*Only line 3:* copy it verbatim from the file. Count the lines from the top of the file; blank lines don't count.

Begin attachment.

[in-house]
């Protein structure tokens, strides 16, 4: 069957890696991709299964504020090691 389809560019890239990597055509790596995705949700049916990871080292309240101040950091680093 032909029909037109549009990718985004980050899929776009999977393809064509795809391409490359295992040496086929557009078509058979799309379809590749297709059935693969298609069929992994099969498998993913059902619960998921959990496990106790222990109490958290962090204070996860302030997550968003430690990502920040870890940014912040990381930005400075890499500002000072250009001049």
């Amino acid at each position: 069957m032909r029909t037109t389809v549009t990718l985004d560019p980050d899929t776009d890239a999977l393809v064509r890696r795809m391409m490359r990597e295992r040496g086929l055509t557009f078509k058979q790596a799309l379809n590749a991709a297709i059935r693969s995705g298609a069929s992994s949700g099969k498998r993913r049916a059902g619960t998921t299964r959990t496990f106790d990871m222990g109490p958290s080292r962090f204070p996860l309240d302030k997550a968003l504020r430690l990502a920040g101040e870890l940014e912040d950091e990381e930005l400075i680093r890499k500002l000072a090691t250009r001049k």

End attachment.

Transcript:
């Amino acid at each position: 069957m032909r029909t037109t389809v549009t990718l985004d560019p980050d899929t776009d890239a999977l393809v064509r890696r795809m391409m490359r990597e295992r040496g086929l055509t557009f078509k058979q790596a799309l379809n590749a991709a297709i059935r693969s995705g298609a069929s992994s949700g099969k498998r993913r049916a059902g619960t998921t299964r959990t496990f106790d990871m222990g109490p958290s080292r962090f204070p996860l309240d302030k997550a968003l504020r430690l990502a920040g101040e870890l940014e912040d950091e990381e930005l400075i680093r890499k500002l000072a090691t250009r001049k």